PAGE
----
March 28th, 2013


Ring, ring!

On March 6, getting into my rental car in front of beamjockey 's house en route to a speaking gig, my phone buzzed to let me know it had gotten an email. I gave it a glance. "I have just purchased your MIT class ring on eBay. Did you mean to sell it?"

My first thought was that it was some sort of spam or fraud, but the return address was from the MIT alumni site. And I was indeed missing my ring. When I had first looked for it, three weeks earlier just before giving a talk in California (I generally only wear it while giving public talks), I had noticed it was missing from the shaving kit where I usually keep it. At that time I had just assumed that I must have left it in Rome. So it was possible this was the real thing. And, indeed, my name is engraved on the inside of the ring.

The guy writing me included a link to the eBay site, and the seller did mention a name inscribed inside the ring that could be "easily removed". And the seller was in Tucson. (And asking $800 for the ring.)

I left an email with the guy who wrote me, a phone message with the guy on eBay, and a phone message with members of my community back in Tucson. Many, many further messages ensued in all three directions over the next three weeks. Rather than detailing them, here's the summary:

They guy who bought my ring was indeed an MIT classmate (whom I did not know) who had always wanted a class ring but couldn't afford it back then. He now works in mechanical engineering at Georgia Tech. He contacted the eBay seller to inform him that the ring had been stolen and that he was sending back to him, requesting a refund.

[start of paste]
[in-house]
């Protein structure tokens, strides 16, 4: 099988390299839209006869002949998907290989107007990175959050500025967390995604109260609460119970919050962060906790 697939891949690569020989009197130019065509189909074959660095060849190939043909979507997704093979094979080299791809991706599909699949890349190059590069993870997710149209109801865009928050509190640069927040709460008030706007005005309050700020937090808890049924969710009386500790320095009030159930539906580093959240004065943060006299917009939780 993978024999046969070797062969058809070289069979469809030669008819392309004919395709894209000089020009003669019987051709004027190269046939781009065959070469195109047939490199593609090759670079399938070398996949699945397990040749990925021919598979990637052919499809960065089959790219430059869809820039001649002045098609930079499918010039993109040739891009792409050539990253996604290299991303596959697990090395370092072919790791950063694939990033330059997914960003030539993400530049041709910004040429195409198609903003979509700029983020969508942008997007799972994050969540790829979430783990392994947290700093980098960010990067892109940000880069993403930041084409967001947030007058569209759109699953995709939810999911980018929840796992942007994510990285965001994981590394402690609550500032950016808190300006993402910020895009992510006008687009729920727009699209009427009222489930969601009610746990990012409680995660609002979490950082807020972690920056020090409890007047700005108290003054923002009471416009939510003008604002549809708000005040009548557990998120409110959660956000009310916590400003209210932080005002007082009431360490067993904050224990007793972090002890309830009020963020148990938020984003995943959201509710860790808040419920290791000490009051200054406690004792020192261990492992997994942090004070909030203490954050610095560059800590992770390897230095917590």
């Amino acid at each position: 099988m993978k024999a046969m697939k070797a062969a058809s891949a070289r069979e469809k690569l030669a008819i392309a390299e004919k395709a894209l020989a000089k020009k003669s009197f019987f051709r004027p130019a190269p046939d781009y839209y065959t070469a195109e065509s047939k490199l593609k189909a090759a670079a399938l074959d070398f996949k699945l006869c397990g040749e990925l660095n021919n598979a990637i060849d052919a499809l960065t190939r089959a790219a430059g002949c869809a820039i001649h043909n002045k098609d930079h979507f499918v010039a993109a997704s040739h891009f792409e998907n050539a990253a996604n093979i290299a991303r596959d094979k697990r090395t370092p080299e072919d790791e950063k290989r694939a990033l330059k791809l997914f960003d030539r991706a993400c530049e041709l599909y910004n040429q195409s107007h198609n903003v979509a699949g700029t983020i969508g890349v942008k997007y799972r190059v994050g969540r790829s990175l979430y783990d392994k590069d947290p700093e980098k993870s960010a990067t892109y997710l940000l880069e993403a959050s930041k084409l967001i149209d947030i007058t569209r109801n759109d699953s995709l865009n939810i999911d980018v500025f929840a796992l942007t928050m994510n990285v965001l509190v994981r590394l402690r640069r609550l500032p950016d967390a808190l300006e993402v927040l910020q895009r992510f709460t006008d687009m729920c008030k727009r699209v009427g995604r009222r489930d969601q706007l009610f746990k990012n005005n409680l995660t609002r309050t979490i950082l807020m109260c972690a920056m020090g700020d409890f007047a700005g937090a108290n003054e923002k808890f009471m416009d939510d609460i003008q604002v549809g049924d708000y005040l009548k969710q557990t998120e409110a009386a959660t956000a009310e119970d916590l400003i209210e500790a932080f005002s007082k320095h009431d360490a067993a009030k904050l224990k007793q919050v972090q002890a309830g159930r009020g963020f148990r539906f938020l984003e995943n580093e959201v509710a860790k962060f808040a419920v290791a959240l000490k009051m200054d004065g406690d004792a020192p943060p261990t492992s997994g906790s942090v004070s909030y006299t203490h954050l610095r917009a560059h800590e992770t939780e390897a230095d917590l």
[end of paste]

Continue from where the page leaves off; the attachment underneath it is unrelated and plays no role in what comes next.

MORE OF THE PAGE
The guy who sold the ring said that he had bought it "from an older Mexican woman at a swap meet in Tucson" which of course could describe nearly everyone selling things at a swap meet in Tucson. He insisted he had no idea it was stolen (presumably because there were so many Mexican women in the class of 1974 at MIT with the first name of "Guy," as inscribed in the ring). He agreed to refund the buyer and return the ring to me, eating the cost of whatever he had paid this woman for the ring.

I was already en route back to Rome when this occurred, so I gave him contact details for my rector, Fr. Paul, in Tucson. They agreed to get together to exchange the ring. Three times they set a date... without ever meeting.

Finally I wrote to the guy with the ring, noting my uncertainty about how to proceed since obviously I didn't want to involve the police or eBay, but that my rector was himself leaving for Rome the next day. He then did finally meet up with Fr. Paul, in a public place, and handed over the ring. His excuse for missing the other dates was that he had a very busy schedule involving "court dates."

Yesterday, Fr. Paul arrived in Rome and handed over my ring to me.

Among other things, I count my blessings for honest people like the fellow at Georgia Tech who took the initiative to ask about the ring. (There are a couple of astronomy books of mine in the mail to him, as a thank-you.)

And never again will I pack my ring in luggage screened by TSA.